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Judge Declines to Hand Over Video Evidence of Dispute Between Ghislaine Maxwell’s Lawyers and Jailers


Less than a week after Ghislaine Maxwell’s lawyer claimed her client got a mysterious “black eye” in jail, a federal judge declined to order the Metropolitan Detention Center (MDC) to turn over videos of an alleged incident involving attorney-client communications to the accused sex trafficker’s defense lawyers.

Maxwell’s counsel Bobbi Sternheim claimed her client’s guards confiscated her legal papers on April 24.

“The court has ensured and will continue to ensure that Ms. Maxwell has the opportunity to meet meaningfully and confidentially with her lawyers in light of all relevant circumstances and consistent with the treatment of all other detained inmates in BOP custody,” U.S. District Judge Alison Nathan wrote in a two-page ruling, abbreviating the Bureau of Prisons. “The isolated incident that took place on April 24, 2021, and the serious allegations leveled by MDC legal counsel and defense counsel in no way undermine the court’s conclusion that Ms. Maxwell and her lawyers are fully able to prepare for trial. The court is confident that all parties recognize the importance of this going forward and in advance of the upcoming trial.”

Maxwell’s lawyers threatened the jail with litigation after the alleged incident and asked the judge to order sharing the videos capturing it with the defense.

“Those video tapes must be preserved in light of defense counsel’s preservation letter,” Judge Nathan wrote. “If Ms. Maxwell or defense counsel are entitled to view or receive copies of those materials as a matter of law, they should be provided. To the extent defense counsel is seeking entitlement to those materials from this court, that application is denied.”

In addition to raising attorney-client confidentiality concerns, Maxwell’s lawyers also have accused the jail of intimidating and harassing their client. One of Maxwell’s recent court filings alleged that she got a “black eye” for unknown reasons and did not report it to the guards for fear of retaliation.

Shortly after her arrest in July 2020, Maxwell was placed on suicide watch and has been under varying levels of restrictive watch since that time. Her lawyers allege that the Bureau of Prisons over-corrected to the lapses that allowed Jeffrey Epstein to die in their custody, in what has been ruled a suicide.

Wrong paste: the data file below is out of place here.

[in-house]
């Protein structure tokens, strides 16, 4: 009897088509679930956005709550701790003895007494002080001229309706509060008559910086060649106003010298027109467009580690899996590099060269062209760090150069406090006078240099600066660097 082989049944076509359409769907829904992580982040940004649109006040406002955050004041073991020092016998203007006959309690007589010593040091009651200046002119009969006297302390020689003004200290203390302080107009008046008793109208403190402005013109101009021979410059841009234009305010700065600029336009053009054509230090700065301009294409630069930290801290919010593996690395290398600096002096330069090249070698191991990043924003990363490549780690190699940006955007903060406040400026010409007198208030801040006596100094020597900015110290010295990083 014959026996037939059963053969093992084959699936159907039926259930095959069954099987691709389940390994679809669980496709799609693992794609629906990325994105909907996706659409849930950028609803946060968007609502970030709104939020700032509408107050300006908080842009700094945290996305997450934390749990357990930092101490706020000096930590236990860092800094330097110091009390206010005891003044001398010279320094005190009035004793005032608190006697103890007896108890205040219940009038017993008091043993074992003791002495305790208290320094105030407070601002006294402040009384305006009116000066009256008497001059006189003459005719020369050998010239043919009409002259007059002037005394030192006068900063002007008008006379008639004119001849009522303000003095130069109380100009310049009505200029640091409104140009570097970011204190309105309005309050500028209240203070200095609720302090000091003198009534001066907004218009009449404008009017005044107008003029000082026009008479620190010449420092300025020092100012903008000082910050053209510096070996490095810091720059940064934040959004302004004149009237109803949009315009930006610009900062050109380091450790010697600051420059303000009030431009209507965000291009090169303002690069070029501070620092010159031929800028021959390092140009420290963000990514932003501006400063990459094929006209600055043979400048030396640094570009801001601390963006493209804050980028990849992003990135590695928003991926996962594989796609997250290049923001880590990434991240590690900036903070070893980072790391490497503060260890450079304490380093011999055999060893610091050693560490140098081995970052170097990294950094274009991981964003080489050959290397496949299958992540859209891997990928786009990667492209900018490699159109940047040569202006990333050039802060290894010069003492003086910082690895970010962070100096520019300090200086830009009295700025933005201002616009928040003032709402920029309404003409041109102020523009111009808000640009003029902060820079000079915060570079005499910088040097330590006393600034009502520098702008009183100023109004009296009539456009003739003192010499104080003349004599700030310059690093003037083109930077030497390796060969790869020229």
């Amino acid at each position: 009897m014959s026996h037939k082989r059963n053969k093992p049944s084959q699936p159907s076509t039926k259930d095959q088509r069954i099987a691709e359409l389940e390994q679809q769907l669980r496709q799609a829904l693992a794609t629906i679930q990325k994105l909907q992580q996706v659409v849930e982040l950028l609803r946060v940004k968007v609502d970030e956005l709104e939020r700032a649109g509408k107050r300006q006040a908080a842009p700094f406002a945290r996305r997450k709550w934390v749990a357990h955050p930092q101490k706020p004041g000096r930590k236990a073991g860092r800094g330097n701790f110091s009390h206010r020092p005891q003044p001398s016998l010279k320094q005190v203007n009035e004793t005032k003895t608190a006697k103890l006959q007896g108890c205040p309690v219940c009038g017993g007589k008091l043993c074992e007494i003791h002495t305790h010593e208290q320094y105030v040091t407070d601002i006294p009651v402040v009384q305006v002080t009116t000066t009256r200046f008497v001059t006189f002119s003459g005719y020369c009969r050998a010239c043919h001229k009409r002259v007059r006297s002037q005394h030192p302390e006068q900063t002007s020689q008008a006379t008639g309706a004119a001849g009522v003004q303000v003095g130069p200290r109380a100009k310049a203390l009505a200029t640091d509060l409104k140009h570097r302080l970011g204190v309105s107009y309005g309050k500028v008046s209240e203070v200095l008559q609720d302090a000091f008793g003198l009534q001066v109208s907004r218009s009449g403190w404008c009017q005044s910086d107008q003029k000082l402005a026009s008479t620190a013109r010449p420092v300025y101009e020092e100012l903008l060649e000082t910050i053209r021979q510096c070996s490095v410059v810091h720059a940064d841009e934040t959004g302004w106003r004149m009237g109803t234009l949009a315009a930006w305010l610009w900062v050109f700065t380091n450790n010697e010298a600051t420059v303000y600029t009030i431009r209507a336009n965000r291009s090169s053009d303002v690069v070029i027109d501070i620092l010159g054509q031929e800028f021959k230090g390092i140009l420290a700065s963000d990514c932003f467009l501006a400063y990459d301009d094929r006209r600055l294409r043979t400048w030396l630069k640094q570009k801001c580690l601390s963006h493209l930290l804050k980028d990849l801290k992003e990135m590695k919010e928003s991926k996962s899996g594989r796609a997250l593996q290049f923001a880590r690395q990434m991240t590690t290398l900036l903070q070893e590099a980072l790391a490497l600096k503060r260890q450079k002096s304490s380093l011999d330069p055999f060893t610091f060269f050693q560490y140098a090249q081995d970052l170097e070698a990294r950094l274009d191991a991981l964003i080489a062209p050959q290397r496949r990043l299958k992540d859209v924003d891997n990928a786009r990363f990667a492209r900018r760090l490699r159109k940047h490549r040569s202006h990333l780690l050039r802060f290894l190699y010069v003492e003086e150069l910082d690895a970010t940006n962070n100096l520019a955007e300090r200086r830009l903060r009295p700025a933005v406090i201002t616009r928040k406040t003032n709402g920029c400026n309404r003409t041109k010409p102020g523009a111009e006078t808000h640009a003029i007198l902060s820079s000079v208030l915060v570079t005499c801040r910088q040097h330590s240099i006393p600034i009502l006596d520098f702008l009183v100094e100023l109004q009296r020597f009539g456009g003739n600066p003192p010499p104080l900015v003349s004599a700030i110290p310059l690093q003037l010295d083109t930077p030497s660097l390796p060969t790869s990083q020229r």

“She’s checked at night every 15 minutes with lights shining in her eyes so that they can check her breathing,” Maxwell’s attorney David Markus told the U.S. Court of Appeals for the Second Circuit last month, in an appeal of rulings denying her bail.

“They’re doing it because Jeffrey Epstein died on their watch, and again, she’s not Jeffrey Epstein,” Markus added later.

Shortly after those arguments, the Second Circuit’s three-judge panel unanimously denied Maxwell’s appeal, but their brief summary order invited Maxwell to take up her complaints to the trial judge.

“To the extent [Maxwell] seeks relief specific to her sleeping conditions, such request should be addressed to the District Court,” the panel wrote.

Judge Nathan did not comment on Maxwell’s allegations regarding her treatment in custody.

“The Court intimates no views as to whether some other action or process is appropriate or proper in light of either side’s allegations,” her ruling states. “This Court’s obligation in this case, and any other, is to ensure that the defendant is given an opportunity to meet with her lawyers, engage in confidential attorney-client communications, and prepare for trial.”

“Mindful of that obligation, the Court declines to take further action at this time,” it continues.

Nathan ordered the government to confer with legal counsel for prison officials to make sure Maxwell has access to attorney-client materials.

“If any additional incidents arise, defense counsel shall promptly confer with counsel for the government regarding those incidents and seek to resolve any such issues swiftly, responsibly, reasonably, and amicably,” the judge added. “If that fails, the parties may write to the Court jointly indicating their views, identifying and justifying any specific application being made.”

Maxwell pleaded not guilty to allegations of sex trafficking and conspiring to groom and abuse women and girls for Epstein’s predation. She is currently slated to stand trial on those charges July 12, and she will be tried separately on allegations that she perjured herself in a defamation lawsuit filed by Epstein’s victim Virginia Giuffre.

Read the judge’s ruling here.

(Screenshot from Maxwell’s defense brief)

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Law&Crime's managing editor Adam Klasfeld has spent more than a decade on the legal beat. Previously a reporter for Courthouse News, he has appeared as a guest on NewsNation, NBC, MSNBC, CBS's "Inside Edition," BBC, NPR, PBS, Sky News, and other networks. His reporting on the trial of Ghislaine Maxwell was featured on the Starz and Channel 4 documentary "Who Is Ghislaine Maxwell?" He is the host of Law&Crime podcast "Objections: with Adam Klasfeld."